And if you’re looking at something that doesn’t sit entirely within the rectangle–as I was when I gazed at the balls, ramps, and platforms–part of it will be cut off. That may be part of why I was befuddled by the experience in a way I was not when I tried a previous HoloLens demo, using an earlier prototype, in January. If the contraption I was looking at was smaller, it would have easily fit; if it were larger, it would have been obvious that it was too expansive. But at the virtual “distance” from me where it happened to be sitting, I could just barely fit it into the rectangle if I tilted my head at the correct angle.

Other journalists I chatted with after the session reported similar experiences. Windows guru Paul Thurrott, who also attended, wrote about his impressions (and praised HoloLens’s three-dimensional sound, which is as nifty as he says).

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Use It, Get Used To It

Now, a Microsoft staffer told me that once you start using HoloLens, you quickly acclimate yourself to the experience and forget about the limited field of view. I can believe that, in part because I stopped fixating on it by the time the 90-minute workshop was over.

But I still have trouble reconciling the reality of the preproduction HoloLens I tried with the simulated version that Microsoft has been showing off in onstage presentations and at its HoloLens website. Here are some images from the video Microsoft showed on screens during Wednesday’s Build keynote, which simulated the HoloLens experience by overlaying digital imagery on live action of someone using the headset onstage.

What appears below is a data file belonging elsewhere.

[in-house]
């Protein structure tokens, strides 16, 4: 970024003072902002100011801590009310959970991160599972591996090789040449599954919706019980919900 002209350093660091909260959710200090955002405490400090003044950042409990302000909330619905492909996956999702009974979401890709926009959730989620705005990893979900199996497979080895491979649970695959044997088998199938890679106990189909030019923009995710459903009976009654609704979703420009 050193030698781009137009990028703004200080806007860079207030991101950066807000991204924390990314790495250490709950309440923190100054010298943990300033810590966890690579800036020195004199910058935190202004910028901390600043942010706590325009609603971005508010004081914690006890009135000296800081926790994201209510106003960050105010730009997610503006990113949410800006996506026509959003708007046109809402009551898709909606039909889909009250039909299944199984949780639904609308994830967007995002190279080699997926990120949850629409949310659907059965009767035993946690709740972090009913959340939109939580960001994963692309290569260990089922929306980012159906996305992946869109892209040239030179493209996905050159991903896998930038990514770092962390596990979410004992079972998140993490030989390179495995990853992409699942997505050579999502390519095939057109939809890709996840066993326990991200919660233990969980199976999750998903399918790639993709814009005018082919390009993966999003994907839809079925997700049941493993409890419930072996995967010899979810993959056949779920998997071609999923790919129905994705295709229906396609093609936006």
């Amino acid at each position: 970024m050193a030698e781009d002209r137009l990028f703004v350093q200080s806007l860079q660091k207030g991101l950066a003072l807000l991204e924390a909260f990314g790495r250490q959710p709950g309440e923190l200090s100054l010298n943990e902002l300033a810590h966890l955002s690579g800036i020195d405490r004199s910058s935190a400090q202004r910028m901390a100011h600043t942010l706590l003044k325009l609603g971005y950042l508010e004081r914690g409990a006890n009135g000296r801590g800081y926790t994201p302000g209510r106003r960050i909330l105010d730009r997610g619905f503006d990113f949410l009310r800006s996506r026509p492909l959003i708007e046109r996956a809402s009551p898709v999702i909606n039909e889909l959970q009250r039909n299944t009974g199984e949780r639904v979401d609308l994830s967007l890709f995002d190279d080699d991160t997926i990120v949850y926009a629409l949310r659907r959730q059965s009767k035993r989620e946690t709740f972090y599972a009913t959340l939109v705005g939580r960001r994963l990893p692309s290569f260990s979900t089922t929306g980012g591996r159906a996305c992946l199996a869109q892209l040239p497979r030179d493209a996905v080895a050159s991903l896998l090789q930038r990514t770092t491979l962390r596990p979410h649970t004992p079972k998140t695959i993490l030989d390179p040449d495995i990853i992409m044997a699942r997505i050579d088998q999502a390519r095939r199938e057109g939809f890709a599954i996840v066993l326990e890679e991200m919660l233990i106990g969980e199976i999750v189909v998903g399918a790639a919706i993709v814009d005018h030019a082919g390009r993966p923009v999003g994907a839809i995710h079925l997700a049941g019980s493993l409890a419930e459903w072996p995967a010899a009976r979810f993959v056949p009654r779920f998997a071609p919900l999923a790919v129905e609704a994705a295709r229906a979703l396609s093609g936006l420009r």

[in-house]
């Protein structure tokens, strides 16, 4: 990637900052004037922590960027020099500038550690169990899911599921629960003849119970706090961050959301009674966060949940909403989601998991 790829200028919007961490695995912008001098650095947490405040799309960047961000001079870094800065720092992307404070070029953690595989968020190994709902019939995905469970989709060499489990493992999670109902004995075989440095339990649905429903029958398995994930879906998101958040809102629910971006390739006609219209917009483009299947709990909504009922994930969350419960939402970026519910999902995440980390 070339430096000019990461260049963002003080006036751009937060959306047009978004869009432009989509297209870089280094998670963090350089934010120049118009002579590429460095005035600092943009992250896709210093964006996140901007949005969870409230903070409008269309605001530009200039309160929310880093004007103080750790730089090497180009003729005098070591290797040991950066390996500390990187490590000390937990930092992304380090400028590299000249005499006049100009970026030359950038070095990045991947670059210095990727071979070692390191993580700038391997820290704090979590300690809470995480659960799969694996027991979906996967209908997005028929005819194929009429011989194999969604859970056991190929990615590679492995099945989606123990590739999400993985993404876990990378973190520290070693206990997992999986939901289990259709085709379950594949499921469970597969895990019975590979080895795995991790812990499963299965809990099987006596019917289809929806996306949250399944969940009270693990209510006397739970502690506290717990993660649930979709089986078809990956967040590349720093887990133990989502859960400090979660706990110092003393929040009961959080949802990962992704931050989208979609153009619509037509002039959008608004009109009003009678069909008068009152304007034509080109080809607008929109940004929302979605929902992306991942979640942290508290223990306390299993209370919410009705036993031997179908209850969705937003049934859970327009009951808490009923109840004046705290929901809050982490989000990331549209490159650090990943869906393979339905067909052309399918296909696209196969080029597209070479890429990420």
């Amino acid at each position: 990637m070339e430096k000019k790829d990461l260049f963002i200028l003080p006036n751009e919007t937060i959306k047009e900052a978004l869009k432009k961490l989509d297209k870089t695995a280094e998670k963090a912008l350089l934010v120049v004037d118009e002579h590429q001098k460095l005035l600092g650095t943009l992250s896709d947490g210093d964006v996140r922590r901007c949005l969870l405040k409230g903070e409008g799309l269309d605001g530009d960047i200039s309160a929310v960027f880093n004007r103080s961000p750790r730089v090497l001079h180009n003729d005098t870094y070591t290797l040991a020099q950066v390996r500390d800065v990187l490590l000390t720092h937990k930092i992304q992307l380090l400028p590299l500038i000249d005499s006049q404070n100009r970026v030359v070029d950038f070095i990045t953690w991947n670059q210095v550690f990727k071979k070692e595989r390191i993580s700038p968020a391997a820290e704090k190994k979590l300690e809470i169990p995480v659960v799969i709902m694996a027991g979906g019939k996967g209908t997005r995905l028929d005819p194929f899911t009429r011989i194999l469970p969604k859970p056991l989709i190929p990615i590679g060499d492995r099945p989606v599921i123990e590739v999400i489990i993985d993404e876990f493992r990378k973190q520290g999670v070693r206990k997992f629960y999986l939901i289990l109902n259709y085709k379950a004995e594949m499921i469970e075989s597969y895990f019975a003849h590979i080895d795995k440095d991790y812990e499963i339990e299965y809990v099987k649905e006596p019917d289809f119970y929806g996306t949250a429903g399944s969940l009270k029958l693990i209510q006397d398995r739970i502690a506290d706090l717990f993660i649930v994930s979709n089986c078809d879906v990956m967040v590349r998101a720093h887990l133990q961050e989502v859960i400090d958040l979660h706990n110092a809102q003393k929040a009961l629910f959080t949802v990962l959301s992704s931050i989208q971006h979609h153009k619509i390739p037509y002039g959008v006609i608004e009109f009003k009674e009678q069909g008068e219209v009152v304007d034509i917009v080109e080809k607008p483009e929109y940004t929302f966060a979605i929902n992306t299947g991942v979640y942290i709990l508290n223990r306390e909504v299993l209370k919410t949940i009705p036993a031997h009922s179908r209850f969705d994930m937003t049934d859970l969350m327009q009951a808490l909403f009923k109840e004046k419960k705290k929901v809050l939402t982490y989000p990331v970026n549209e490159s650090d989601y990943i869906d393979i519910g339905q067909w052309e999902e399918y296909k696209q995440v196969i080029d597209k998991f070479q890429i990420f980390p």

None of these convey the look-through-a-window experience of viewing mixed reality through a HoloLens headset. Instead, they suggest that you can view digital elements all around you, in any location at any size, without any obstacles.

Microsoft’s HoloLens site features images that suggest an even more immersive experience, such as this one.


Judging from my hands-on HoloLens experience, the Build keynote video and website images are like a TV commercial that shows a neat toy doing something that it can’t do.

To give you a hint of what I saw, here’s an image I whipped up in Photoshop, with the rectangle at full brightness and the area where you can’t see holograms dimmed out. (Don’t obsess over the exact size of the rectangle, which is my very rough approximation based on my memory of what I saw.)

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Why am I bringing this up? Judged on its own terms, HoloLens is remarkable. When Microsoft says that “holograms mixed with your real world will unlock all-new ways to create, communicate, work, and play,” it doesn’t feel like empty puffery, at least as a long-term promise. But if people get too worked up over the company’s simulated demos and images, they might be disappointed by what HoloLens actually delivers. That wouldn’t help its cause.

Of course, everything Microsoft has conveyed so far about HoloLens amounts to an early sneak peek. The company hasn’t announced when the headset will go on sale. Or how much it will cost. Or whether it will target consumers at first or focus on the business-oriented use-case scenarios that the company has outlined, such as construction and education. And perhaps the effect that flummoxed me in the demo will be less of an issue with the final product, or with some future version.

Microsoft will presumably have the opportunity to do further demos of HoloLens before it shows up for sale anywhere. When it does, I hope the company makes utterly clear what you see when you strap it on. It would be far better to ratchet expectations down than to leave people thinking that HoloLens was going to be even more mind-blowing than it may well turn out to be.

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About the author

Harry McCracken is the technology editor for Fast Company, based in San Francisco. In past lives, he was editor at large for Time magazine, founder and editor of Technologizer, and editor of PC World.